Prof. Ian Freckelton1
1Law Faculty, University Of Melbourne, Melbourne, Australia
Obsessive Compulsive Disorder (OCD) is a mental illness that has penetrated public consciousness and is part of contemporary public parlance. However, the extent to which OCD and Obsessive Compulsive Personality Disorder (OCPD) can constitute debilitating conditions that adversely affect most aspects of a person’s functioning and quality of life are not so well known, including as to how they can impair the capacity to give reasoned consideration to how people conduct themselves (including under pressure) and to the consequences of their actions. Relatively little scholarship exists about the legal repercussions of OCD and OCPD and, in particular, their potential relevance for the evaluation of both criminal responsibility and criminal culpability. This paper commences to redress that deficit, outlining contemporary clinical knowledge about the disorders that is relevant to the forensic context and identifying important judgments by courts in the United Kingdom, Ireland, Canada, Australia, New Zealand and India which have dealt with the potential impact of OCD and OCPD, in particular decisions at the sentencing phase of criminal proceedings. It raises issues in relation to impairment of accused person’s voluntariness and to the blameworthiness in the criminal context of persons with these conditions. It calls for better awareness of OCD and OCPD on the part of forensic mental health practitioners, criminal law practitioners and members of the judiciary.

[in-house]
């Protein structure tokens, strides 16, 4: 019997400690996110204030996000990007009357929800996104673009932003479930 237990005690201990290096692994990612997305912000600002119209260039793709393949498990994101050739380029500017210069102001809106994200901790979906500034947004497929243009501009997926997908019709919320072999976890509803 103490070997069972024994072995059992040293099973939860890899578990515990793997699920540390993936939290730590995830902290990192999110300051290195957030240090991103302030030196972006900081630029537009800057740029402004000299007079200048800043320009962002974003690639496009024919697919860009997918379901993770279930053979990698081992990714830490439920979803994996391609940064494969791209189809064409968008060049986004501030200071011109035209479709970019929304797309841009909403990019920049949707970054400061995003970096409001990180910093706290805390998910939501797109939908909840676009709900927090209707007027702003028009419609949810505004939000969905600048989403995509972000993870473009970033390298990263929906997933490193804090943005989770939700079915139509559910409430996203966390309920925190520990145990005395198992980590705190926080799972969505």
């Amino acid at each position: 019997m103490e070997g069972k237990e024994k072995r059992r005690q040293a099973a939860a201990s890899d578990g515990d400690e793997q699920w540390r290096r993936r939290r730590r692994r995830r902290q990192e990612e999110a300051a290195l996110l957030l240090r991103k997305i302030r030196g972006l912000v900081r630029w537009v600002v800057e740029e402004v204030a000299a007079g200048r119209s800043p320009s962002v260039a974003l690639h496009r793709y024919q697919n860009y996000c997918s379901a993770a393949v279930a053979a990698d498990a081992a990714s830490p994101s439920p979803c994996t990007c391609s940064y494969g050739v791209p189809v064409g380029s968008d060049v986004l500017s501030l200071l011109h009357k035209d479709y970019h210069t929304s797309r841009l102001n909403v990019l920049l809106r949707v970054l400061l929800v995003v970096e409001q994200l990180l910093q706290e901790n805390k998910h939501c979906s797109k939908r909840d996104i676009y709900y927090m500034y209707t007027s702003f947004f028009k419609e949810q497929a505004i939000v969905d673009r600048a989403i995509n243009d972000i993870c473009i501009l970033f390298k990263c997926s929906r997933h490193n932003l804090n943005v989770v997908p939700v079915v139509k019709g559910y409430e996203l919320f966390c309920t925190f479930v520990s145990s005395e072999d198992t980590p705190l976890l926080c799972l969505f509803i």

Ian Freckelton is a Queen’s Counsel in full-time practice throughout Australia. He is a Professorial Fellow in Law and Psychiatry at the University of Melbourne, an Adjunct Professor of Forensic Medicine at Monash University, a judge of the Supreme Court of Nauru, and a member of Victoria’s Coronial Council and the Bar Council of Victoria. He is a past bi-national and Victorian President of ANZAPPL. Ian is the Editor of the Journal of Law and Medicine and the Founding Editor and Editor-at-Large of Psychiatry, Psychology and Law. In 2021 he was made an Officer of the Order of Australia for distinguished service to law and the legal profession, including to health, medicine, and technology.